Wool by Hugh Howey
In a ruined and hostile landscape, in a future few have been unlucky enough to survive, a community exists in a giant underground silo.
Inside, men and women live an enclosed life full of rules and regulations, of secrets and lies.
To live, you must follow the rules. But some don’t. These are the dangerous ones; these are the people who dare to hope and dream, and who infect others with their optimism.
Their punishment is simple and deadly. They are allowed outside.
Jules is one of these people. She may well be the last.
You may have heard of Wool already, with it already being touted as the next self-publishing phenomenon following Fifty Shades of Grey, with some articles even questioning whether science fiction is the new erotica. Wool was in fact originally self-published by Howey as a short story back in 2011, but due to its popularity he soon expanded it into a story of five parts, now published for the first time as one volume. As soon as I read the synopsis of Wool and saw its beautiful new cover, I knew this was a book for me.
With one of my colleagues absolutely loving it, and another failing to finish it, I was slightly anxious to begin and see where my own opinion would lie, and as is typical of me, I fell somewhere in between. I found Howey’s ideas of people living as a community in an underground silo, unable to go out into the deadly atmosphere of the world, really intriguing. This is where self-publishing often triumphs; and without such a tool we, as readers, would fail to come across some really great ideas, but without the help of the crucial editor, the writing can often fail to deliver those ideas in a way that lives up to its potential. I think this is probably what has happened here. Howey’s writing isn’t awful by all means, at times it’s very good, but there are a lot of pacing issues and I can’t help but feel that this novel seems like more of a character study than a sci-fi epic. The world needed developing as much as its characters, and unfortunately it never quite got there for me.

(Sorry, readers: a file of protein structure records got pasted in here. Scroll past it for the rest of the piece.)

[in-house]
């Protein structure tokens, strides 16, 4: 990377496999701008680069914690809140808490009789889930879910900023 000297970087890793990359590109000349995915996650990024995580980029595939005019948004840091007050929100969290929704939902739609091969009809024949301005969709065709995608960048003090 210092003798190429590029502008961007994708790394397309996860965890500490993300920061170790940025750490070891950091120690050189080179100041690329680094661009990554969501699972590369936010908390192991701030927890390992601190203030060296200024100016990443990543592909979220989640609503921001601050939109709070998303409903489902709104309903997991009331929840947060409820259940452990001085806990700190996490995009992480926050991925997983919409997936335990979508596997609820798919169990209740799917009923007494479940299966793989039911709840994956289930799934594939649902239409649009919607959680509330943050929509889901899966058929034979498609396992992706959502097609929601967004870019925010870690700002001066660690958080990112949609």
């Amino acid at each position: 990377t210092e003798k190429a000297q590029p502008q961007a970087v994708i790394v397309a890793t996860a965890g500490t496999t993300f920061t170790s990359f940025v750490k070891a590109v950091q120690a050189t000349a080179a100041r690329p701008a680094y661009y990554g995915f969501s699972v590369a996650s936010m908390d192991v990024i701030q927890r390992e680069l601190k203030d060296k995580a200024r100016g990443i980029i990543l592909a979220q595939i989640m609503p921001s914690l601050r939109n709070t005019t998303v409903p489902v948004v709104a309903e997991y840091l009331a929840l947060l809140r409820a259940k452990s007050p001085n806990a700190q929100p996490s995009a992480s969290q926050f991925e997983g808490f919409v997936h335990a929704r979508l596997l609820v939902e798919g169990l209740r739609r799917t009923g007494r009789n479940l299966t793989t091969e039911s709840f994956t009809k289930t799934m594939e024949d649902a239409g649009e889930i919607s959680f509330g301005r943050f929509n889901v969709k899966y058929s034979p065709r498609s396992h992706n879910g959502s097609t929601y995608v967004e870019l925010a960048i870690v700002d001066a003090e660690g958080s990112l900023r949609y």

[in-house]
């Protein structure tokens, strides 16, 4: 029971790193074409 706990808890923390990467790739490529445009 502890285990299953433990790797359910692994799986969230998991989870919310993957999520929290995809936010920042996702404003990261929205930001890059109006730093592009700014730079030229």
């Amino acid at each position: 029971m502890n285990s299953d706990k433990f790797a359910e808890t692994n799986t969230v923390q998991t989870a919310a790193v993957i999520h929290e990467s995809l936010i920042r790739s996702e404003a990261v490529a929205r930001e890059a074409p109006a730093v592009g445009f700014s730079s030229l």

The other issue is of course that you can’t help but see it as a short story turned novel. The first ‘part’ feels like a very tight and concisely written story, and the following parts feel like they have a fair bit of padding that slows the pace right down.
Now I don’t mean to put a complete downer on this debut. All issues aside, it is a very entertaining read that had me turning page after page, desperate to find out what would happn next, who would survive and who would die. Like I said, there are some really intriguing ideas here, and perhaps the most important of all is why they are in an underground silo in the first place. I’m not going to ruin it for you of course, but I do love the way Howey slowly teases you with the answers. Lots of other reviewers have questioned the believability of it all, whether certain things would make scientific sense or not, but quite frankly I never care much for these sorts of questions. If the author can make a piece of fiction plausible, then I’m willing to believe it, and I could certainly believe in the world Howey has created here.
If apocalyptic sci-fi is your thing, and you’re looking for an entertaining read that will take you on a journey with some great characters then please do read Wool. The ideas are brilliant, but the execution could’ve used an extra helping hand. Everything is there on the page to make this a truly great sci-fi novel, I just can’t help but wish the editor took it into their own hands and gave it the make-over it needs. Nevertheless, I look forward to seeing what Hugh Howey comes out with next.
Wool is out on the 17th January, published by Century. A big thank you goes to the publisher for providing me with a copy for review.
- Wool by Hugh Howey – review (guardian.co.uk)